Day 4's number 1 activity, which involved cutting is completely out of his ability, so again, we used paints. I painted his hand and wrist brown (this is another sensory activity to aid him in his sensory issues) and helped him make a handprint on art paper. After washing his arm & hand, he used paint daubers to make colored leaves on his tree. This was the 1 tree for his number 1 paper.

Day 5's letter activity of tracing the letter will be done using a paint brush to trace the letter on a sheet of art paper.

Sorry that the post is so long. I wanted to give others a glimpse into how we are adapting the curriculum to match the skill level of our son. While HOD was not designed specifically for a special needs child, I wanted to share our way of using it to offer encouragement to another family with a special needs child who may be wondering how to adapt the activities.

I am so excited to see that LHTH is so easy to adjust for our son's needs. He is learning, but at a pace he can manage. Already, I am seeing a confidence beginning to develop in him. When he sees me take the LHTH manual off the shelf, he is smiling and becomes eager to get started. There are no words to describe the blessing that is! I have cried many grateful and humbled tears this week as I watch my son do what the public schools tell me that he would never do.

Thank you Carrie for having the vision and heart to write a curriculum that is so universal. Not only does it bless a typical child, but it is blessing our son as well. God bless you for that!
Paula
http://ourprairiehome.wordpress.com

ds - LHTH
dd - BLHFHG
GrannySimplicity
 
Posts: 34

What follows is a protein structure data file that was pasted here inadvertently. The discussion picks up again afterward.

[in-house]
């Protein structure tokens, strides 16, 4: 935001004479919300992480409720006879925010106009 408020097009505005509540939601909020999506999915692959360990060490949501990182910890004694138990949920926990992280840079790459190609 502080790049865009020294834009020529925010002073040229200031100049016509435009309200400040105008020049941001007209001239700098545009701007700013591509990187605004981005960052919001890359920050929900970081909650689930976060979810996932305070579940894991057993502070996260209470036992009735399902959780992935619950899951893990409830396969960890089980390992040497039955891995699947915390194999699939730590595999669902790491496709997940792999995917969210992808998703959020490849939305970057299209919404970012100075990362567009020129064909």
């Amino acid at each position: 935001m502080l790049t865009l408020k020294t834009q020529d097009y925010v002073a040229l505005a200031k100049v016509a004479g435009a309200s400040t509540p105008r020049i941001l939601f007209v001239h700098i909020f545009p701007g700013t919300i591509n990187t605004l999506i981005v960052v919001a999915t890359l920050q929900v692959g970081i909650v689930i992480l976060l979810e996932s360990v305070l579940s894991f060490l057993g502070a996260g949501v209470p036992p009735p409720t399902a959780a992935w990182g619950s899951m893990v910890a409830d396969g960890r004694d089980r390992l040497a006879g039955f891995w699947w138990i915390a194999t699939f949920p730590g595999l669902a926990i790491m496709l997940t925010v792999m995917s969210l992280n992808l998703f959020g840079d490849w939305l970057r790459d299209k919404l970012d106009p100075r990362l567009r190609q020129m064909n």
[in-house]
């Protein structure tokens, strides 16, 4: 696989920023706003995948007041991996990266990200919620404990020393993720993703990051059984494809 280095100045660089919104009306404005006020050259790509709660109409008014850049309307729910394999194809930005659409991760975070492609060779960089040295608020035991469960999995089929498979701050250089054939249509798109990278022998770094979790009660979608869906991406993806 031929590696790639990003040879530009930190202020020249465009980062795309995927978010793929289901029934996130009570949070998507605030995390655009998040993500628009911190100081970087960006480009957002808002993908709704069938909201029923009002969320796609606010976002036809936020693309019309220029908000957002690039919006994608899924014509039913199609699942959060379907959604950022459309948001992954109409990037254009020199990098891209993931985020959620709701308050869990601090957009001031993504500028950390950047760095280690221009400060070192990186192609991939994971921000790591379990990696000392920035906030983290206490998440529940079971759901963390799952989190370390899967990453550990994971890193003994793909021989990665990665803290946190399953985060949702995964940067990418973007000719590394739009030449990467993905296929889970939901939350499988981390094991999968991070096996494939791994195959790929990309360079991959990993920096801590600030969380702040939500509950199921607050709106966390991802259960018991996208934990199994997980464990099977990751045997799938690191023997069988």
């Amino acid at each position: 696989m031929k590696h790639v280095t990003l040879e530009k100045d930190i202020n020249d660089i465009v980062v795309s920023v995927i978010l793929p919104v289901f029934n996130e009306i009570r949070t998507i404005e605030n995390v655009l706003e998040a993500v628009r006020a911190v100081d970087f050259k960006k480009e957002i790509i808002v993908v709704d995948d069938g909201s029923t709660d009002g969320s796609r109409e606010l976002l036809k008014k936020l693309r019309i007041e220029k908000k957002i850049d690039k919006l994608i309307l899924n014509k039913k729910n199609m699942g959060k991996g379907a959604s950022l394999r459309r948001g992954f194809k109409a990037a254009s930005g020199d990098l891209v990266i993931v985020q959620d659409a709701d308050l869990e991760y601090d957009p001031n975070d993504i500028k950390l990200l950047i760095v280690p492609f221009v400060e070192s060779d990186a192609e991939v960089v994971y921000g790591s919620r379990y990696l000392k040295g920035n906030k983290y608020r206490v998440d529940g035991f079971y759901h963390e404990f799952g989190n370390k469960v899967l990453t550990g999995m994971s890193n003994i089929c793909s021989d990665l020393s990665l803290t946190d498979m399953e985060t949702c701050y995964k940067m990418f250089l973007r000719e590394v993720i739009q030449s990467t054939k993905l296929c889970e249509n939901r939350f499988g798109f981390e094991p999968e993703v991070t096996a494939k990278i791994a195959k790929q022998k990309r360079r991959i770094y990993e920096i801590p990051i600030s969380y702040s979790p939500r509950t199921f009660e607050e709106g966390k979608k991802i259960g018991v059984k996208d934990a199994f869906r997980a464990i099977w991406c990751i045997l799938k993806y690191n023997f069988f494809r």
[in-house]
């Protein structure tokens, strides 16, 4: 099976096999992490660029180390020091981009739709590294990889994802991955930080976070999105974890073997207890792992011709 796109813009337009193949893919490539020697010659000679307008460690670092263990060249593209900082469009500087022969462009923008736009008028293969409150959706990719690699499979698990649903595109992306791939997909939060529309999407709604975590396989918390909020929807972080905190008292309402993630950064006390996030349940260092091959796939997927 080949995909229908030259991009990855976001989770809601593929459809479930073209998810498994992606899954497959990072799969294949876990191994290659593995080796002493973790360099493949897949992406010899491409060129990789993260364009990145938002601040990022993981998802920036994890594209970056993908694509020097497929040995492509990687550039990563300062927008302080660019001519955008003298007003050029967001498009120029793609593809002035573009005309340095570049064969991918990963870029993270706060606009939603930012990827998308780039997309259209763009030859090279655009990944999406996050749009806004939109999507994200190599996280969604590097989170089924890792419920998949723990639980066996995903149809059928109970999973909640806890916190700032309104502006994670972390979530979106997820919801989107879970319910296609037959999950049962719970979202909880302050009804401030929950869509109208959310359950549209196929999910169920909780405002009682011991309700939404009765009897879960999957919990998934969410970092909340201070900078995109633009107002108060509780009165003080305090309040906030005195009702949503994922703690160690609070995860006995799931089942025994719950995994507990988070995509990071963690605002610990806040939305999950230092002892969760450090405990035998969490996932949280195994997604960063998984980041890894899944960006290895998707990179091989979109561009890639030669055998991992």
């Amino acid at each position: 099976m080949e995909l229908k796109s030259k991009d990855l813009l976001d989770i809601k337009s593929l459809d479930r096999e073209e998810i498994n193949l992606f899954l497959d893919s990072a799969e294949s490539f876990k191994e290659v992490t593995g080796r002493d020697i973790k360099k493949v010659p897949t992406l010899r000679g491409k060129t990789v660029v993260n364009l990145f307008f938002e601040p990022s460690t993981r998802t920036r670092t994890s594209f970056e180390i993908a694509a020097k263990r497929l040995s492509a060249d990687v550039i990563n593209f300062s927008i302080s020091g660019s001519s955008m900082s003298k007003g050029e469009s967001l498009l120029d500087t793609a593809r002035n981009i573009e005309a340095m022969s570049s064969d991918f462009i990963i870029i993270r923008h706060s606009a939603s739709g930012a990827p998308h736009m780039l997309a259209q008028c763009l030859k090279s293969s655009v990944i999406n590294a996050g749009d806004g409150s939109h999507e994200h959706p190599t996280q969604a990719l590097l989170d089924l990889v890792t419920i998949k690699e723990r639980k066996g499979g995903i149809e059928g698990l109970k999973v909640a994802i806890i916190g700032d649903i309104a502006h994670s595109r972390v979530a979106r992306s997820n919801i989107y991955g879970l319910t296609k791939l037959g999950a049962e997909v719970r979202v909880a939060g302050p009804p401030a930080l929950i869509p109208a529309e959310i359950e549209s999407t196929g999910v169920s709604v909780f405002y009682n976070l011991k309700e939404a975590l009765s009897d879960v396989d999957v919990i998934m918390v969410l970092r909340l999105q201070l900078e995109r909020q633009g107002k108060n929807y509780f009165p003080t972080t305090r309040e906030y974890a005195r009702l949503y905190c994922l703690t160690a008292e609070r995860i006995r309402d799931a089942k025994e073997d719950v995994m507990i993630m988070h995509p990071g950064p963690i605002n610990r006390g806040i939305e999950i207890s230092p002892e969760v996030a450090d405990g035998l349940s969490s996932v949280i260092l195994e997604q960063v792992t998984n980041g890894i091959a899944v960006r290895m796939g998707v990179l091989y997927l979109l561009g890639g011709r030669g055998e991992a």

Joined: Tue Sep 18, 2012 6:40 pm

Re: Special Adaptations We Made

Postby Carrie » Tue Oct 16, 2012 9:54 am

Paula,

Thanks for taking time to share a glimpse of how LHTH works in your home with your son. :D I am so glad that you are finding ways to enjoy it with your little one. :D

I'll move this post over to the Main Board where more moms will see it. :D

Blessings,
Carrie
Carrie
Site Admin
 
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Joined: Wed Aug 15, 2007 8:39 pm

Re: Special Adaptations We Made

Postby GrannySimplicity » Tue Oct 16, 2012 2:14 pm

Thanks Carrie.

He is loving it. I have tried other preschool programs/curriculums over the past 2 years and they just didn't fit. This curriculum, while I understand that it was not designed to be a special needs curriculum, is easily adaptable. One of the aspects that I really appreciate is the lack of worksheets. That alone is a huge help! Any worksheet that he did previously had to be cut apart, turned into a file folder game, laminated, and have velcro added to them so that they were a hands-on activity he was able to do.

The way you have everything laid out, it is so easy for us. Thank you so much for all the hard work you have done on the HOD materials.
Paula
http://ourprairiehome.wordpress.com

ds - LHTH
dd - BLHFHG
GrannySimplicity
 
Posts: 34
Joined: Tue Sep 18, 2012 6:40 pm

Re: Special Adaptations We Made

Postby netpea » Tue Oct 16, 2012 7:01 pm

Wow. That is impressive! What a blessing that you have the vision to change the program to meet your sons needs! May God bless you and your son as you learn together.
Lee Ann
DD3 - LHTH
DD10 - no longer schooled at home
DS12 - no longer schooled at home

Have used LHTH, LHFHG, BLHFHG, and BHFHG
http://netpea.blogspot.com
netpea
 
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Location: Michigan

Re: Special Adaptations We Made

Postby GrannySimplicity » Wed Oct 17, 2012 12:49 pm

Thank you Lee Ann. Honestly, I believe that it is the Lord's grace and blessing that is helping me to teach our son. Going by what the "professionals" and public schools told me in regards to expectations of his ability to learn, he is already doing things they never thought he would do. I know in the deepest depths of my heart that it is the Lord's hand in Pookie's life that is allowing him to learn.
Paula
http://ourprairiehome.wordpress.com

ds - LHTH
dd - BLHFHG
GrannySimplicity
 
Posts: 34
Joined: Tue Sep 18, 2012 6:40 pm